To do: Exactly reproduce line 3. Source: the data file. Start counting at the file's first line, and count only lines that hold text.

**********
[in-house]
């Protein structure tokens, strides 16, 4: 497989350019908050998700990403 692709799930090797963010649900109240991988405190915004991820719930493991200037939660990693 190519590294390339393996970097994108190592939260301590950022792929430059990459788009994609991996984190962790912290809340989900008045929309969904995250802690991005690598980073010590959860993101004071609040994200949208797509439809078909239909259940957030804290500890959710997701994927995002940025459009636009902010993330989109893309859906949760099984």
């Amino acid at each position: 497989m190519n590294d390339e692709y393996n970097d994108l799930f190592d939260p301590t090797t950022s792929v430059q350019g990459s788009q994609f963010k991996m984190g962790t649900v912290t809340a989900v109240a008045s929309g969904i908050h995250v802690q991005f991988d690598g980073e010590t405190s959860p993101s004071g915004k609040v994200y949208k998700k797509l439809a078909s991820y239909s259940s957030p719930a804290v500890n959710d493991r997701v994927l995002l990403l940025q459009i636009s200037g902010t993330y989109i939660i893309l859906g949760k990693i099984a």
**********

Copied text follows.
């Amino acid at each position: 497989m190519n590294d390339e692709y393996n970097d994108l799930f190592d939260p301590t090797t950022s792929v430059q350019g990459s788009q994609f963010k991996m984190g962790t649900v912290t809340a989900v109240a008045s929309g969904i908050h995250v802690q991005f991988d690598g980073e010590t405190s959860p993101s004071g915004k609040v994200y949208k998700k797509l439809a078909s991820y239909s259940s957030p719930a804290v500890n959710d493991r997701v994927l995002l990403l940025q459009i636009s200037g902010t993330y989109i939660i893309l859906g949760k990693i099984a």